Friday, 13 February 2009

The Meaning of Roses on Valentine's Day

Roses have been used symbolically for centuries - the Romans used rose petals to throw over their floors, their heroes, even their wine. In Medieval times it was common to carve a rose into the ceiling of a meeting room as this meant that the conversation in the room should be secret (which is where the Latin term for keeping it quiet - ‘sub rosa’ comes from) .

Red roses mean "love and passion" but did you know that different shades of roses signify different meanings? Deep purple red roses mean love at first sight, pink roses symbolise happiness and gentleness, white roses stand for worthiness and loyalty, apricot coloured roses signify the desire to get to know you better and yellow roses mean friendship.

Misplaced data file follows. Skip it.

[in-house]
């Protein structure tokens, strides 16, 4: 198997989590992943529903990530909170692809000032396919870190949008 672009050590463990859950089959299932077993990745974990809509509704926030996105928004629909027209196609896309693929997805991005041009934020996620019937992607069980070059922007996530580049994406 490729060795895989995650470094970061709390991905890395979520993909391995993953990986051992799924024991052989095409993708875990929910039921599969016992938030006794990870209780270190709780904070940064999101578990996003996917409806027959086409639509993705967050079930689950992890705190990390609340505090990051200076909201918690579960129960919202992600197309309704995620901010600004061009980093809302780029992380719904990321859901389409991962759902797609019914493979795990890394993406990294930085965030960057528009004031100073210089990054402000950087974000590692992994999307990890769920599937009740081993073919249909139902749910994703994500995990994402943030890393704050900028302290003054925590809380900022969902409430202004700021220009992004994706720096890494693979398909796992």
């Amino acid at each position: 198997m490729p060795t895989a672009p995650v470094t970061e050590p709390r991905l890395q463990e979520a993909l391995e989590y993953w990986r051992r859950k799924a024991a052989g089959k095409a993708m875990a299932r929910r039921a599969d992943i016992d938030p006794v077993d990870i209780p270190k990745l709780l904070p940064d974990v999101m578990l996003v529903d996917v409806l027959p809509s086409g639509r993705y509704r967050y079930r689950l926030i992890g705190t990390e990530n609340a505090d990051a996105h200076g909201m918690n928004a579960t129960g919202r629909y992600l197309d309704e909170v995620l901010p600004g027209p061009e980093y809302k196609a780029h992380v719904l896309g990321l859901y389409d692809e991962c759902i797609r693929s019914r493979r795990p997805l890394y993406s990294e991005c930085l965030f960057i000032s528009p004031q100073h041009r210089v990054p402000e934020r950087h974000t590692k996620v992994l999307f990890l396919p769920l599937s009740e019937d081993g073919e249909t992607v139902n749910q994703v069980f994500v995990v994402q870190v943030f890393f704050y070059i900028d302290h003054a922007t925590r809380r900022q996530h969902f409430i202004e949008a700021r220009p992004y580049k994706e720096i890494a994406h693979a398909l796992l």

Offering someone a single rose rather than a bouquet can speak volumes about the message that you are trying to convey. A single red rose traditionally means that you are deeply in love with someone while a mixed bouquet containing both red and white roses signifies unity. For people with marriage on their mind, two roses entwined to form one single stem is said to represent a deep commitment and hints at an engagement or intention to marry.

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